By Lyndee Prickitt
When a 23-year-old physiotherapy student was gang-raped and sexually tortured by five men on a bus driving around New Delhi in December 2012 India was outraged. I was outraged. As a women and a mother raising my daughter in India I needed an outlet for my fury and a way to raise awareness about the inequitable treatment of women. As a multimedia journalist I turned to familiar tools — the written word, video recordings, vox pops, stat graphics, photos — but I used them to tell a new kind of story. Because instead of adding to the piles of reports and editorials, I wanted to write a poignant fictional narrative from the point-of-view of a victim — a woefully disregarded and unheard voice in patriarchal India. But I also wanted to capture the real swell of anger that was marking a turning point in my adopted country, where the modern and the medieval knock against each other every day. I knew this 360-degree approach to telling this story could only be achieved in a digital format. And since there were no existing formats that embraced transmedia and hypertext storytelling well enough, I created my own.
From the first page of Weareangry.net the victim beckons the reader to look at photos, which are available to click on. When she questions her own credibility as a source of information the lines, “How do you know I’m telling the truth,” appear slowly, tauntingly on the screen.
Her narrative is interspersed with other vignettes from a society grappling over its treatment of women, from the police to the parents, from the doctors to the politicians. One page has just two flashing news headlines, which can be clicked on and the “news story” read. Another page begins with a video in which two police officers are seen prodding the unconscious, supine victim on the roadside with their lathis and speaking to her as if she’s a prostitute, which according to the narrative, is filmed by two students who post it on Facebook and it goes viral, leading to days of protests.
At this point audio and photographs from real protests are seen and heard. There are cartoons, when the victim is being sarcastic, dissonant music plays when she thinks she’s dying, thought bubbles appear with tangential contemplations. These are all devices that do more than add texture or “masala” to the text, they become part of the storytelling experience. We have the technology to create such new and vibrant tales. Let’s use it.
But these devices can be applied to any fiction (imagine the digital love story: while nothing should take away from the text — if the writer delivers a beautiful description of the hero’s conflicted grimace, we don’t need a picture of it — but if something can add another dimension to the story or even be a sub-plot in a different media, why not?). Mixed media sits most comfortably in non-fiction as some proponents of digital reportage are beginning to show and as educational publishing has been doing for years.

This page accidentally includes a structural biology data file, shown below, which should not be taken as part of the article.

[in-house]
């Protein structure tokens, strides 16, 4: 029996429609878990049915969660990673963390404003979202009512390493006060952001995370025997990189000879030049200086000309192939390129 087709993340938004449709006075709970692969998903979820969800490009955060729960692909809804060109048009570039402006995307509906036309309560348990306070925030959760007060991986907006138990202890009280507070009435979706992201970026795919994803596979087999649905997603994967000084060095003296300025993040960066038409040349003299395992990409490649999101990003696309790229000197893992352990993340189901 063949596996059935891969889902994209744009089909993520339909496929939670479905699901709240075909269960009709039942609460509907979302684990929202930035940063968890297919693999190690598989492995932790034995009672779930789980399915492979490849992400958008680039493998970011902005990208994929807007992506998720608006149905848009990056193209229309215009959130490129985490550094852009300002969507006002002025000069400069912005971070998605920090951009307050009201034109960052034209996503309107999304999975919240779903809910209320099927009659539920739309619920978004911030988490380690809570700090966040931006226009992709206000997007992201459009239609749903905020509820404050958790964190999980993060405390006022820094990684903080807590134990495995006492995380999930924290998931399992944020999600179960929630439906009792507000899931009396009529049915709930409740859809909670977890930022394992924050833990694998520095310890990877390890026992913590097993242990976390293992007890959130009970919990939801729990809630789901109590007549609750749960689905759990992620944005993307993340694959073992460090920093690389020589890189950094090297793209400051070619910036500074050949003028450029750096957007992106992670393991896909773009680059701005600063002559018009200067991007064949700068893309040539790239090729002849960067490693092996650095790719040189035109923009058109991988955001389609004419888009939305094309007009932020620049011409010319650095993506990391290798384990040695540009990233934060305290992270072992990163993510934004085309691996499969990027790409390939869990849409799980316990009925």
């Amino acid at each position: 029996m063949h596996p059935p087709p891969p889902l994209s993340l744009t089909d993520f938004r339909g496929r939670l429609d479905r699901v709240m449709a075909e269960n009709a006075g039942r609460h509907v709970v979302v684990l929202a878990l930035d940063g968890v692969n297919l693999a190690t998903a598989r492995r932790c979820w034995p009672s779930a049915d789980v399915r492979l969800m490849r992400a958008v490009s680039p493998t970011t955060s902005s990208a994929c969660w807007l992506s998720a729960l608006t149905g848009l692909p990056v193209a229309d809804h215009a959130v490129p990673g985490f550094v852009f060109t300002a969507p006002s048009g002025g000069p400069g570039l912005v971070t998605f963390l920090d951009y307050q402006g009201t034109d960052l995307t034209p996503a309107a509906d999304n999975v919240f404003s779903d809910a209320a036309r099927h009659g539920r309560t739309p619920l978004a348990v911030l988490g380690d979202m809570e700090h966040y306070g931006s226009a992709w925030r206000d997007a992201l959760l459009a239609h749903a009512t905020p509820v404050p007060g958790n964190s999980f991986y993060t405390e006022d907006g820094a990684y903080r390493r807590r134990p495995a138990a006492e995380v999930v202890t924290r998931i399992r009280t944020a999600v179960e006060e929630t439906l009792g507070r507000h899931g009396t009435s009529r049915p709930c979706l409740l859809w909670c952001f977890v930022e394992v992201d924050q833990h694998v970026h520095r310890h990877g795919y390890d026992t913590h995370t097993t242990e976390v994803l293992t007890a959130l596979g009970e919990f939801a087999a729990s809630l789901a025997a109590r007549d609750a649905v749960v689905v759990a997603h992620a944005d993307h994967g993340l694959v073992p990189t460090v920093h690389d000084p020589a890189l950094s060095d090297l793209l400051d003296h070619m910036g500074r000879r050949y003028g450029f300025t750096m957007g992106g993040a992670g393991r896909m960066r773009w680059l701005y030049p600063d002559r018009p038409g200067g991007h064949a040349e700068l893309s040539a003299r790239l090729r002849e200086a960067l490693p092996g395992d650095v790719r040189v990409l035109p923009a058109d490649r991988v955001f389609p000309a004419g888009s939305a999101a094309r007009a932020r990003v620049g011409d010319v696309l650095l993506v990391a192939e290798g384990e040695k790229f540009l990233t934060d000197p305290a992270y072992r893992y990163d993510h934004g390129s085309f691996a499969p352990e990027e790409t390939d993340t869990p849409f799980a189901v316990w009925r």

But issue-based fiction that captures a crisis moment benefits most from this digital 360-degree treatment, because every issue is based on real facts, stats, references, background information. Why not provide it all for the reader at one click or tap?
How often do you Google something when you’re reading a story, particularly one that has roots in a real issue (the holocaust, surviving HIV, working on Wall Street, even high art heists or CIA entanglements)? Why shouldn’t that supplementary information be part of the package? Yes, like school book annotations, but more.
In Weareangry.net when the victim obliquely refers to the December 16 rape, for those unfamiliar with the story they can click on the hypertext and a small pop-up appears with a tightly written summary of the crime story and then some URLs for those who wish to read more — not just a lazy link to a news article like we ubiquitously are given today. When there is a reference to killing the rapists a hyperlink goes to another pop-up with a carefully selected list of editorials on the death penalty debate that raged in India. When a protester shouts at a reporter about the low conviction rate of rapists a hyperlink gives the reader the real stats with a URL to the source material. When the same protester is questioned about the rise in false accusations an interactive image appears with the words, “Crying Wolf” and several flashing examples of such incidents.
This treatment is also paramount for literature that crosses cultural boundaries. Translation of foreign words that find their way into English texts can be easily provided — much the same way the Kindle Fire provides a pop-up definition of any word that’s tapped upon. But even culture references to things like lathis, paan stains, Eve teasing, can all be explained, making previously remote stories immediately accessible with a little tender loving hyperlink.
And one can mix genres too. In Weareangry.net almost every page is illustrated with a piece of real art created in response to India’s rape crisis, much of it found on the streets of Delhi in an effort to really capture the outpouring of angst. On the last page the mosaic background comes alive with a video wall and audio montage, including many of the music tributes, satires, infomercials all created in effort to help stop violence against women. But there is no limit to the inclusion. Inserts from theatrical plays could be dropped in a prescient moments. Dramatic dance can appear between chapters. Cartoons could be used for a subplot.
Electronic literature or digital storytelling will not replace the book because, simply, it is not a book. It is whole new paradigm in storytelling. And it’s at its most powerful when used to capture a crisis moment in our time.
Lyndee Prickitt is a multimedia writer and journalist, formally a senior producer at Thompson Reuters and now Executive Producer, Digital Fables, creator of www.weareangry.net, in Delhi, India.